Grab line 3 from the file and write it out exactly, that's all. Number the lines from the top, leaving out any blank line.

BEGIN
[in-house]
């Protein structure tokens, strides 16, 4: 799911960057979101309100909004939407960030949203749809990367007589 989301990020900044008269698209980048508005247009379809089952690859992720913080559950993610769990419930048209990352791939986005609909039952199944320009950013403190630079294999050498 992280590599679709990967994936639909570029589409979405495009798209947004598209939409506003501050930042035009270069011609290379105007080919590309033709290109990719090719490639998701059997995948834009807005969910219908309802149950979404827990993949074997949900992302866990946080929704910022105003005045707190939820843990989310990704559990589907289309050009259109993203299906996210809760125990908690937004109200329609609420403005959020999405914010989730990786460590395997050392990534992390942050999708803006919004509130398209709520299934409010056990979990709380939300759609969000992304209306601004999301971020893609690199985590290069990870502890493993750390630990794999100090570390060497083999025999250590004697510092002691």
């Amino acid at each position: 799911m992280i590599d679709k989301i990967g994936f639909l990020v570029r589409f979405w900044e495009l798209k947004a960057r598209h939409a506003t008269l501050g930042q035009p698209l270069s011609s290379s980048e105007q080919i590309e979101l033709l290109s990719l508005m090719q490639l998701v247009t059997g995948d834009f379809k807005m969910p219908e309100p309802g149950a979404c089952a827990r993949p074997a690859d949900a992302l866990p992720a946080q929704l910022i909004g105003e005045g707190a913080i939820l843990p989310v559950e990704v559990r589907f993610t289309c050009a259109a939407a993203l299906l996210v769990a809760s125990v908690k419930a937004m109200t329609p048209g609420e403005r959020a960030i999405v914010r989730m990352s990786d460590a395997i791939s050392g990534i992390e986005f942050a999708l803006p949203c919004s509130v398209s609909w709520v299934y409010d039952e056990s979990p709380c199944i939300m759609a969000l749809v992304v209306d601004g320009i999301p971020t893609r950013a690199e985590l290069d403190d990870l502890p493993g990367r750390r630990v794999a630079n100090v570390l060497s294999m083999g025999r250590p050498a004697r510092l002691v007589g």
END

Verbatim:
């Amino acid at each position: 799911m992280i590599d679709k989301i990967g994936f639909l990020v570029r589409f979405w900044e495009l798209k947004a960057r598209h939409a506003t008269l501050g930042q035009p698209l270069s011609s290379s980048e105007q080919i590309e979101l033709l290109s990719l508005m090719q490639l998701v247009t059997g995948d834009f379809k807005m969910p219908e309100p309802g149950a979404c089952a827990r993949p074997a690859d949900a992302l866990p992720a946080q929704l910022i909004g105003e005045g707190a913080i939820l843990p989310v559950e990704v559990r589907f993610t289309c050009a259109a939407a993203l299906l996210v769990a809760s125990v908690k419930a937004m109200t329609p048209g609420e403005r959020a960030i999405v914010r989730m990352s990786d460590a395997i791939s050392g990534i992390e986005f942050a999708l803006p949203c919004s509130v398209s609909w709520v299934y409010d039952e056990s979990p709380c199944i939300m759609a969000l749809v992304v209306d601004g320009i999301p971020t893609r950013a690199e985590l290069d403190d990870l502890p493993g990367r750390r630990v794999a630079n100090v570390l060497s294999m083999g025999r250590p050498a004697r510092l002691v007589g």